# How can I prove that all rational numbers are either terminating decimal or repeating decimal numerals?

I am trying to figure out how to prove that all rational numbers are either terminating decimal or repeating decimal numerals, but I am having a great difficulty in doing so. Any help will be greatly appreciated.

HINT$\$ Consider what it means for a real $\rm\ 0\: < \: \alpha\: < 1\$ to have a periodic decimal expansion:

$\rm\qquad\qquad\qquad\qquad\ \ \: \alpha\ =\ 0\:.a\:\overline{c}\ =\ 0\:.a_1a_2\cdots a_n\:\overline{c_1c_2\cdots c_k}\ \$ in radix $\rm\:10\:$

$\rm\qquad\qquad\iff\quad \beta\ :=\ 10^n\: \alpha - a\ =\ 0\:.\overline{c_1c_2\cdots c_k}$

$\rm\qquad\qquad\iff\quad 10^k\: \beta\ =\ c + \beta$

$\rm\qquad\qquad\iff\quad (10^k-1)\ \beta\ =\ c$

$\rm\qquad\qquad\iff\quad (10^k-1)\ 10^n\: \alpha\ \in\ \mathbb Z$

Thus to show that a rational $\rm\:\alpha\:$ has such a periodic expansion, it suffices to find $\rm\:k,n\:$ as above, i.e. so that $\rm\ (10^k-1)\ 10^n\:$ serves as a denominator for $\rm\:\alpha\:.\:$ Put $\rm\:\alpha\: = a/b,\:$ and $\rm\: b = 2^i\:5^j\ d,\:$ where $\rm\:2,5\:\nmid d\:.\:$ Choosing $\rm\:n\: >\: i,\ j\:$ ensures that $\rm\:10^n\:\alpha\:$ has no factors of $\rm\:2\:$ or $\rm\:5\:$ in its denominator. Hence it remains to find some $\rm\:k\:$ such that $\rm\:10^k-1\:$ will cancel the remaining factor of $\rm\:d\:$ in the denominator, i.e. such that $\rm\:d\:|\:10^k-1\:,\:$ or $\rm\:10^k\equiv 1\pmod{d}\:.\:$ Since $\rm\:10\:$ is coprime to $\rm\:d\:,\:$ by the Euler-Fermat theorem we may choose $\rm\:k = \phi(d)\:,\:$ which completes the proof sketch. For the converse, see this answer.

• Although this post is old, I have a question: what if k is not unique, that is what if 10^k = 1 mod d, has more than one solution? This means there are at least two different representations of c, right? This is impossible, hence k is unique right? – Dude Jan 16 '18 at 13:19
• Well, k is not unique since if k_1 is a solution then also 2k_1 is a solution; thus we may choose the least k that satisfy that equation – Dude Jan 16 '18 at 13:27

Recall that in long division, one gets a remainder at each step: $$\begin{array} & & & 0 & . & 2 & 2 & 7 & 2 \\ \hline 22 & ) & 5&.&0&0&0&0&0 \\ & & 4 & & 4 \\ & & & & 6 & 0 & \leftarrow \\ & & & & 4 & 4 \\ & & & & 1 & 6 & 0 \\ & & & & 1 & 5 & 4 \\ & & & & & & 6 & 0 & \leftarrow & \text{repeating}\\ \end{array}$$ 6 is a remainder. The next remainder is 16. Then the next is 6. This brings us back to where we were at an earlier step: Dividing 60 by 22. We have to get the same answer we got the previous time. Hence we have repetition of "27". The answer is $0.2272727\overline{27}\ldots$, where "27" keeps repeating.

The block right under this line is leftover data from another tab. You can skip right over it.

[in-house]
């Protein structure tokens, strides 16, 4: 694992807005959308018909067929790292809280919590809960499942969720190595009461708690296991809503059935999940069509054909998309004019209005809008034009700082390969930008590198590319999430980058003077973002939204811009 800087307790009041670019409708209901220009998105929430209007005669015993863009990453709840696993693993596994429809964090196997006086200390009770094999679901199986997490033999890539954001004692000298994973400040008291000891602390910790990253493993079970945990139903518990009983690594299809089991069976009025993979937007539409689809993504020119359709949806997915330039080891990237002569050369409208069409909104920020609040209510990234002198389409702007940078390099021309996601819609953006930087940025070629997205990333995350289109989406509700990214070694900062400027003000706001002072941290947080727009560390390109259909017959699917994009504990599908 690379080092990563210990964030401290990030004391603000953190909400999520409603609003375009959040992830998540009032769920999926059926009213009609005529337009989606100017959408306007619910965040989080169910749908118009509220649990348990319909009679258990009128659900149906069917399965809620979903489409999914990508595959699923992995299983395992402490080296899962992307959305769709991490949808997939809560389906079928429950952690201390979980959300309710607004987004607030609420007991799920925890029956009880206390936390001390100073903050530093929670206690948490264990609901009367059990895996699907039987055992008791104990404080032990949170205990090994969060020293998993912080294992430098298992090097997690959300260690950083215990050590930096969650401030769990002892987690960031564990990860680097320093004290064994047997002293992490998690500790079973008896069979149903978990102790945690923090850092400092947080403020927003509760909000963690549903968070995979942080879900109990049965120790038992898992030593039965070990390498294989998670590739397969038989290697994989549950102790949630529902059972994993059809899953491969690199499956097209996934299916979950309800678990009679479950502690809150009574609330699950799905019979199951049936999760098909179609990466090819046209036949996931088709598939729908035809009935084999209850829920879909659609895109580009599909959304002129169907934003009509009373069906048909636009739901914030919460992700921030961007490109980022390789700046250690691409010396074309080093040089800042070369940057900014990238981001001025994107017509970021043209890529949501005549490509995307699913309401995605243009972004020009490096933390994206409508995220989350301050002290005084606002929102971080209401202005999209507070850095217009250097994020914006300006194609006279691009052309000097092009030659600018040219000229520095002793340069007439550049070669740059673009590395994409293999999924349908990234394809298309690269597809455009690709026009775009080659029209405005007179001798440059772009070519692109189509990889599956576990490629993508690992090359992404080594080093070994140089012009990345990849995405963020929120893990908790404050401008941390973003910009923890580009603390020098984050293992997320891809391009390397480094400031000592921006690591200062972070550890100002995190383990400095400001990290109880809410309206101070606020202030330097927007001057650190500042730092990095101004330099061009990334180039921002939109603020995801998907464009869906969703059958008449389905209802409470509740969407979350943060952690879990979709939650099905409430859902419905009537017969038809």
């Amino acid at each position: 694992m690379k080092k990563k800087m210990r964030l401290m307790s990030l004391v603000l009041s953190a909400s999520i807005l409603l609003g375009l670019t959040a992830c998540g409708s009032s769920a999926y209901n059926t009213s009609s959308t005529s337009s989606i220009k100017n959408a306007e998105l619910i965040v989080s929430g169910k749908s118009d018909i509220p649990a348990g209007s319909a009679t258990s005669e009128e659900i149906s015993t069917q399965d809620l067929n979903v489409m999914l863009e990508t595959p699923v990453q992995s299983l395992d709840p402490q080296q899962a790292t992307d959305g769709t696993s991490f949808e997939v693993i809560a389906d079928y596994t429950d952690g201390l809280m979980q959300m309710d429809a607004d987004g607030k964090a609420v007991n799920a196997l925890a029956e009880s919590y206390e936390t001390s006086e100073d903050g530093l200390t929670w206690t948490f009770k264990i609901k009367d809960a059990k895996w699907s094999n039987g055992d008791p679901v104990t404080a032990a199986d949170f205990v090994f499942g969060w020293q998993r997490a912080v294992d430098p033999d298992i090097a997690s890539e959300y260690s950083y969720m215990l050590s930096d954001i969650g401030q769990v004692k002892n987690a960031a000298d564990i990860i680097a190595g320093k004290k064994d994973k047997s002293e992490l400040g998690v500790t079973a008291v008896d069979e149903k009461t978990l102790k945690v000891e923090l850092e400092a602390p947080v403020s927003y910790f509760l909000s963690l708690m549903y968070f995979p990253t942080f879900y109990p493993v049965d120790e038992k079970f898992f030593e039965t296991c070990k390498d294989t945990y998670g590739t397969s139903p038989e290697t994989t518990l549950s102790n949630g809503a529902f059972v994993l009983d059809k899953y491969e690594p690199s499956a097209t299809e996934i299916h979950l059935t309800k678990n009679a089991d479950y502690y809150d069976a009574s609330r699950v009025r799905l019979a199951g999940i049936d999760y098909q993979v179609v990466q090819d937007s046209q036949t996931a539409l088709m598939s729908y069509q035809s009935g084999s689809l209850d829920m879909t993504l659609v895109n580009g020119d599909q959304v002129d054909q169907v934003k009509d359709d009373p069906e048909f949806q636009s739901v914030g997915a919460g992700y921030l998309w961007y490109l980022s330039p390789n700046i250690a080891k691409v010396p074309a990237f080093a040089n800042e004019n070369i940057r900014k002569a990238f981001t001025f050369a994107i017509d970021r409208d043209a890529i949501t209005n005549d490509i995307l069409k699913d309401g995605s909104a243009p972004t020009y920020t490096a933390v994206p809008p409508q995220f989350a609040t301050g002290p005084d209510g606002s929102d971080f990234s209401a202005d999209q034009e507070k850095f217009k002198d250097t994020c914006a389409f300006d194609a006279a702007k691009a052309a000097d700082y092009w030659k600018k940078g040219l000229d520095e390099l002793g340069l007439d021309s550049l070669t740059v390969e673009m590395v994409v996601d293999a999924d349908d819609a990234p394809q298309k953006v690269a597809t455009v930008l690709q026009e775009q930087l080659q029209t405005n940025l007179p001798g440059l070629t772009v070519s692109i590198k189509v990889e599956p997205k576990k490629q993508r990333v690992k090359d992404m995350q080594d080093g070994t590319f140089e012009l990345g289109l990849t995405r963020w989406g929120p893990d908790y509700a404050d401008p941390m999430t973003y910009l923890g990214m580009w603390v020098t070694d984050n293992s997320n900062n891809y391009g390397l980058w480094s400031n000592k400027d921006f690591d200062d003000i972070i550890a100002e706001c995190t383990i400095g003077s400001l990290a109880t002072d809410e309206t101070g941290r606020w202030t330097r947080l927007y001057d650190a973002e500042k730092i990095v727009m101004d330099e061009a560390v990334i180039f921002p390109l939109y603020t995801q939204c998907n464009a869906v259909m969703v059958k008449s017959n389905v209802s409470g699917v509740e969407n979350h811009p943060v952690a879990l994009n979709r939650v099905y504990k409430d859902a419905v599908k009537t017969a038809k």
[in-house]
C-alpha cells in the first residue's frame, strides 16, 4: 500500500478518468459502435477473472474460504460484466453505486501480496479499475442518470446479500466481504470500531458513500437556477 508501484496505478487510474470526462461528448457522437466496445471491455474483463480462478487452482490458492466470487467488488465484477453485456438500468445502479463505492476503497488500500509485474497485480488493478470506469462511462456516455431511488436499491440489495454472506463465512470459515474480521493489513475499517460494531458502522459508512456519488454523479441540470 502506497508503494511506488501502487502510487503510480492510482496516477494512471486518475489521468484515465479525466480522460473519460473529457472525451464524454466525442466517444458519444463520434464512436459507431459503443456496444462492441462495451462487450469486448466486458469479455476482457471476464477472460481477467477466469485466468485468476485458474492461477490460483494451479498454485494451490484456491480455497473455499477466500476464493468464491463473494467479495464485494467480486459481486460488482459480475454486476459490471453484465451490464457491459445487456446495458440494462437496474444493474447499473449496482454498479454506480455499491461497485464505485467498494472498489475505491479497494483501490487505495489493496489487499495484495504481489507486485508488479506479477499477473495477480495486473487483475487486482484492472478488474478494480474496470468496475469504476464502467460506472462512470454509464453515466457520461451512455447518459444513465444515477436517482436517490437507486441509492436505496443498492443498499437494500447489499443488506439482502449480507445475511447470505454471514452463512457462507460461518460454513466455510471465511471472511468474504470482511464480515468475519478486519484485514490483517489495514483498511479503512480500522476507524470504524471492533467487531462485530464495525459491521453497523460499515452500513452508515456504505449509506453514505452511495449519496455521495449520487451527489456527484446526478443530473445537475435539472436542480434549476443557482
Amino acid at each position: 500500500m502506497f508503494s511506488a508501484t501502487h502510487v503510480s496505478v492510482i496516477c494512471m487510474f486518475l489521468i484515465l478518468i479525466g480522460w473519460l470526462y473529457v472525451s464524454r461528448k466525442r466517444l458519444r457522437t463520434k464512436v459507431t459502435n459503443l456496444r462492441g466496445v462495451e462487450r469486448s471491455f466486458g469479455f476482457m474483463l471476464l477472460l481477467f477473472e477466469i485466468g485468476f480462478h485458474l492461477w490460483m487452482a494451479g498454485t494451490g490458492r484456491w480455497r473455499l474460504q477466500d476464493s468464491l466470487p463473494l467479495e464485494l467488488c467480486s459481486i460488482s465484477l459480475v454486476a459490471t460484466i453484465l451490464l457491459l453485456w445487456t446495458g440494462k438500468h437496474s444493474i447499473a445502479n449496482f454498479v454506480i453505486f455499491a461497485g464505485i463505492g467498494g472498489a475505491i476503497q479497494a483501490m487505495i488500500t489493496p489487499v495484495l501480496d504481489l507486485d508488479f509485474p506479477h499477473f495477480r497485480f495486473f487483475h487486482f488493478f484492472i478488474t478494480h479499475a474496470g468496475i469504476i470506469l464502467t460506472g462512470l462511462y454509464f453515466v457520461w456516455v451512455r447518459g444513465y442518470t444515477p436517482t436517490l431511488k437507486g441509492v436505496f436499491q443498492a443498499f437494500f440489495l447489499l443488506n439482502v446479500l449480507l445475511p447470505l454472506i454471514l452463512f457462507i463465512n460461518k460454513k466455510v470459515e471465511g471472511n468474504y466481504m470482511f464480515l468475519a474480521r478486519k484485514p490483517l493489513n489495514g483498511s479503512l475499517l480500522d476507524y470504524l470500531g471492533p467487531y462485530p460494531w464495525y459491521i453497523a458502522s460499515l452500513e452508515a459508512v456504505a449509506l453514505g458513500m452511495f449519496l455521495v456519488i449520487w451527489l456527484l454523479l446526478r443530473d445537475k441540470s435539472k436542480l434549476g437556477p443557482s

The question then is: Why must we always return to a remainder that we saw earlier? The answer is that the only possible remainders are $0, 1, 2, 3, \ldots, 21$ (if $22$ is what we're dividing by) and there are only finitely many. If we get 0, the process terminates. If we never get 0, we have only 21 possibilities, so we can go at most 21 steps without seeing one that we've seen before. As soon as we get one that we've seen before, the repetition begins.

A related question worth asking is how you know that every repeating decimal corresponds to a rational number. E.g., if you're handed $0.2272727\overline{27}\ldots$ with "27" repeating forever, how do you figure out that it's exactly $5/22$? There's a simple algorithm for that too.

First, it’s clear that you need only look at proper fractions. Now look at the long division algorithm for calculating the decimal expansion of a rational number. At each stage you get a remainder. What happens if you get a remainder of $0$ at some stage? If you don’t ever get a remainder of $0$, can you keep getting different remainders forever, or must a remainder repeat at some point? What happens if you do get a repeated remainder?

Remainders must be less than the divisor. So, for example, if you divide the numerator by the denominator, n, the only remainders can lie between 0 (in which case the division ends) and n-1. What happens if and when you run out of remainders (i.e. you've used all of the numbers between 1 and n-1)? You will be facing division of some remainder, r, by n again. You've been there and done that so you know what the next remainder (hence, the next dividend) will be. And so on...